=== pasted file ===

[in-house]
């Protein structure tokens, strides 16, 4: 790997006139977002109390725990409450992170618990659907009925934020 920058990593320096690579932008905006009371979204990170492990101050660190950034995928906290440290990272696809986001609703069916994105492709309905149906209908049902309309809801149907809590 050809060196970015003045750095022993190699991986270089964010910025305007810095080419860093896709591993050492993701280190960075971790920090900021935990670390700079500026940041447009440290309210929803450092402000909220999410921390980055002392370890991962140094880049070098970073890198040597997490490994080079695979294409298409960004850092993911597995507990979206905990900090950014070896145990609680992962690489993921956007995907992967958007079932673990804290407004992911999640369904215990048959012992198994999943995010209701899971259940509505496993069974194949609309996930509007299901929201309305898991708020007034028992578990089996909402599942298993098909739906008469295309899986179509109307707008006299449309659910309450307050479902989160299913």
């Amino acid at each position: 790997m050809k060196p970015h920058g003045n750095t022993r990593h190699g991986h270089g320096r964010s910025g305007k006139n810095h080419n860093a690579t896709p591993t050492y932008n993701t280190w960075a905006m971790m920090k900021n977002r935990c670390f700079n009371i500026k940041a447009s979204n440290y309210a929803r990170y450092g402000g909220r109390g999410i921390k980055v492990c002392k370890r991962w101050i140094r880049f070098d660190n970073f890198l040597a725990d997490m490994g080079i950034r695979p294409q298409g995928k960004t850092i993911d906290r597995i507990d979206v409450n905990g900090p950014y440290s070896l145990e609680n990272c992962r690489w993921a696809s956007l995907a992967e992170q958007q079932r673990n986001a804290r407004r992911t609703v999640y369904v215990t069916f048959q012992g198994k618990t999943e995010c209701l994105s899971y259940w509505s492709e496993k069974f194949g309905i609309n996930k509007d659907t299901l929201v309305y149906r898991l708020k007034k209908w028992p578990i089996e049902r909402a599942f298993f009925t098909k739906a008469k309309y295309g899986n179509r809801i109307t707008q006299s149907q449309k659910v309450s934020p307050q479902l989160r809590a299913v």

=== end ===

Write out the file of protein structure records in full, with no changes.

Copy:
[in-house]
């Protein structure tokens, strides 16, 4: 790997006139977002109390725990409450992170618990659907009925934020 920058990593320096690579932008905006009371979204990170492990101050660190950034995928906290440290990272696809986001609703069916994105492709309905149906209908049902309309809801149907809590 050809060196970015003045750095022993190699991986270089964010910025305007810095080419860093896709591993050492993701280190960075971790920090900021935990670390700079500026940041447009440290309210929803450092402000909220999410921390980055002392370890991962140094880049070098970073890198040597997490490994080079695979294409298409960004850092993911597995507990979206905990900090950014070896145990609680992962690489993921956007995907992967958007079932673990804290407004992911999640369904215990048959012992198994999943995010209701899971259940509505496993069974194949609309996930509007299901929201309305898991708020007034028992578990089996909402599942298993098909739906008469295309899986179509109307707008006299449309659910309450307050479902989160299913």
């Amino acid at each position: 790997m050809k060196p970015h920058g003045n750095t022993r990593h190699g991986h270089g320096r964010s910025g305007k006139n810095h080419n860093a690579t896709p591993t050492y932008n993701t280190w960075a905006m971790m920090k900021n977002r935990c670390f700079n009371i500026k940041a447009s979204n440290y309210a929803r990170y450092g402000g909220r109390g999410i921390k980055v492990c002392k370890r991962w101050i140094r880049f070098d660190n970073f890198l040597a725990d997490m490994g080079i950034r695979p294409q298409g995928k960004t850092i993911d906290r597995i507990d979206v409450n905990g900090p950014y440290s070896l145990e609680n990272c992962r690489w993921a696809s956007l995907a992967e992170q958007q079932r673990n986001a804290r407004r992911t609703v999640y369904v215990t069916f048959q012992g198994k618990t999943e995010c209701l994105s899971y259940w509505s492709e496993k069974f194949g309905i609309n996930k509007d659907t299901l929201v309305y149906r898991l708020k007034k209908w028992p578990i089996e049902r909402a599942f298993f009925t098909k739906a008469k309309y295309g899986n179509r809801i109307t707008q006299s149907q449309k659910v309450s934020p307050q479902l989160r809590a299913v």